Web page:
To prepare the oxidized amine species [B20H17NH3]1−, to a solution of 0.7 g of [(CH3)4N][B20H17NH3] in 40 mL distilled water at 0° C. was added slowly 20 mL of a 0.35 M ferric chloride solution (FeCl3•6H2O). The reaction mixture was stirred for approximately one day. The product, which precipitated from solution, was filtered and dried.

To synthesize [B20H17CN]4−, [Et3NH]2[n-B20H18] (0.54 g, 1.2 mmol) was dissolved in 15 mL distilled acetonitrile. While under a nitrogen atmosphere, 0.86 g (5.5 mmol) Et4NCN was added. The solution was refluxed for approximately 24 hours. Cyano derivative, [B20H17CN]4−: 11B{1H} 10.4, 0.8, −2.5, −4.5, −12.9, −23.2, −26.2, −27.1.

To synthesize [B20H17SH]4−, dry Na2[n-B20H18] (2.5 mmol) is dissolved in a combination of distilled acetonitrile (50 mL) and distilled ether (20 mL). The solution is transferred via cannula to a flask containing anhydrous NaSH (0.31 g, 5.5 mmol). The solution is refluxed for approximately one week. The solvent was then removed in vacuo. Absolute ethanol (50 mL) was added which precipitated the product as the tetramethylammonium salt by adding a saturated solution of (CH3)4NCl in absolute ethanol. Thiol derivative, [B20H17SH]4−: 11B {1H} 4.1, 1.6, −0.7, −23.2, −24.6, −27.2.

The previous example and FIG. 7 involved the encapsulation of Na3B20H17NH3 in a liposome having an approximately 110 nm average diameter. It has also been found that larger liposomes having active borane compounds encapsulated therein, or perhaps aggregates of similar liposomes, having a mean diameter of from 100 to 200 and preferably less than 250 nm also show therapeutic value. Reference here is made to FIG. 9 where the boron concentration in the tumor begins at 30 μg/g and increases over time to 60 μg/g.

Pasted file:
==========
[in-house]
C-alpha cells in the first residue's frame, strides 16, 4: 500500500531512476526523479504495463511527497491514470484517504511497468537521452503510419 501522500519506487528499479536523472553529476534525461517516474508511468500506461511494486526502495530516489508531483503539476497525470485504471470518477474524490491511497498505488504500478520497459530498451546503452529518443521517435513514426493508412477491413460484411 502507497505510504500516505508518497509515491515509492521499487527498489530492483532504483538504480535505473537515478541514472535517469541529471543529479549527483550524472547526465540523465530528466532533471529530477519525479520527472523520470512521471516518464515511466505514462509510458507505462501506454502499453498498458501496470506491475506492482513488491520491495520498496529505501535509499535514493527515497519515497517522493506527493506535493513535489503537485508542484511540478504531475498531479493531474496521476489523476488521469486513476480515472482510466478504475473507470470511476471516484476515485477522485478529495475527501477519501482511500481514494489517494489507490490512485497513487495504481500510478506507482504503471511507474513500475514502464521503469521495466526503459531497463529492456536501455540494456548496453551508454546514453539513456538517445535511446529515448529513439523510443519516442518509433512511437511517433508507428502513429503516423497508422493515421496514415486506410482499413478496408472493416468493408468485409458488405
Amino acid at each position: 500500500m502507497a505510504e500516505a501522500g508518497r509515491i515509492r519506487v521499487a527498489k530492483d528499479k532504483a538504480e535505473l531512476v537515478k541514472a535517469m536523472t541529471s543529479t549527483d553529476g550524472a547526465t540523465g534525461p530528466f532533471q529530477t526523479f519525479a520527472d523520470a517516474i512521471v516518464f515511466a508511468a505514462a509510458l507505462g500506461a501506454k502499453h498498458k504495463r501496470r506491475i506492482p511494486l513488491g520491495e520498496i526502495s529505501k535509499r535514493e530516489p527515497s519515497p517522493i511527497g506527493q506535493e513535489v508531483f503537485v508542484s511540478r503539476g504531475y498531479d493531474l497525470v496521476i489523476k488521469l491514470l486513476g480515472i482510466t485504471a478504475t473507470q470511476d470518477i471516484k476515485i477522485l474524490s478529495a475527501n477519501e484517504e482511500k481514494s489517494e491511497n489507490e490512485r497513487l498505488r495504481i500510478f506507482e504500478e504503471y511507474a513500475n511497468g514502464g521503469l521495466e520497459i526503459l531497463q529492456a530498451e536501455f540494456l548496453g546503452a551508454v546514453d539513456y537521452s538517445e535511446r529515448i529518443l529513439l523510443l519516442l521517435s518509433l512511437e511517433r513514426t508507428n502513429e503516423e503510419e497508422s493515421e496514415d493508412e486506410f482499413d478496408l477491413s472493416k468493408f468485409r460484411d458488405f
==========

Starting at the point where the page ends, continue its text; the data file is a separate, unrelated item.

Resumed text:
Reference to therapeutic or therapeutic value or therapeutic amount or concentration is meant to refer to that amount of the borane species when disposed within a tumor cell and exposed to thermal neutrons results in the killing of tumor cells. This concentration range assumes use of 95% enriched 10B. If natural abundance or lower percentage enriched 10B is used, a higher concentration will be.required as can be determined by routine experimentation.

In another aspect of the present invention, it has been found that free Na3B20H17NH3 also shows enhanced boron activity and tumor specificity. By free, it is meant that this compound is not encapsulated in a liposome. It is simply present when administered in a buffer such as phosphate buffered lactose or saline, and administered by injection. As shown in FIG. 10, this compound may provide therapeutic delivery by infusion over a long period of time thereby allowing accumulation within the tumor. It should be appreciated, that in general, other prior art free boron derivatives injected at comparable doses have not shown initial accumulation above 2 ppm; whereas, as shown in FIG. 10, the initial distribution in the tumor is about 8 ppm.